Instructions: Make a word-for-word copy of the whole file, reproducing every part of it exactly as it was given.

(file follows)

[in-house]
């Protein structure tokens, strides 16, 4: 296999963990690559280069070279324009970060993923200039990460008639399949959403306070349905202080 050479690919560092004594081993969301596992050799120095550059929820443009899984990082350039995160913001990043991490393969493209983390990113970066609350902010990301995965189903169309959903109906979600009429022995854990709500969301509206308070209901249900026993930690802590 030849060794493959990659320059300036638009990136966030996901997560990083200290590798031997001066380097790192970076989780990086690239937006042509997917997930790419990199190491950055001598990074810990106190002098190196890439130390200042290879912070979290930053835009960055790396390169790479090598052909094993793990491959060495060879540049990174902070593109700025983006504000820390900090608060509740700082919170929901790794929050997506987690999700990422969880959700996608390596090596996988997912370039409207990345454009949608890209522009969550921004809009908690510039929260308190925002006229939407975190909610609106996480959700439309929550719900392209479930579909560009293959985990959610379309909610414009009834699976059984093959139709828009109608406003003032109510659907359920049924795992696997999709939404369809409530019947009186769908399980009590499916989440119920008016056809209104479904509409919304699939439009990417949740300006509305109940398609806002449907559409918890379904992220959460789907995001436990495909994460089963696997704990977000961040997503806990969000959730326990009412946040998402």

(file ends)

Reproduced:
[in-house]
């Protein structure tokens, strides 16, 4: 296999963990690559280069070279324009970060993923200039990460008639399949959403306070349905202080 050479690919560092004594081993969301596992050799120095550059929820443009899984990082350039995160913001990043991490393969493209983390990113970066609350902010990301995965189903169309959903109906979600009429022995854990709500969301509206308070209901249900026993930690802590 030849060794493959990659320059300036638009990136966030996901997560990083200290590798031997001066380097790192970076989780990086690239937006042509997917997930790419990199190491950055001598990074810990106190002098190196890439130390200042290879912070979290930053835009960055790396390169790479090598052909094993793990491959060495060879540049990174902070593109700025983006504000820390900090608060509740700082919170929901790794929050997506987690999700990422969880959700996608390596090596996988997912370039409207990345454009949608890209522009969550921004809009908690510039929260308190925002006229939407975190909610609106996480959700439309929550719900392209479930579909560009293959985990959610379309909610414009009834699976059984093959139709828009109608406003003032109510659907359920049924795992696997999709939404369809409530019947009186769908399980009590499916989440119920008016056809209104479904509409919304699939439009990417949740300006509305109940398609806002449907559409918890379904992220959460789907995001436990495909994460089963696997704990977000961040997503806990969000959730326990009412946040998402």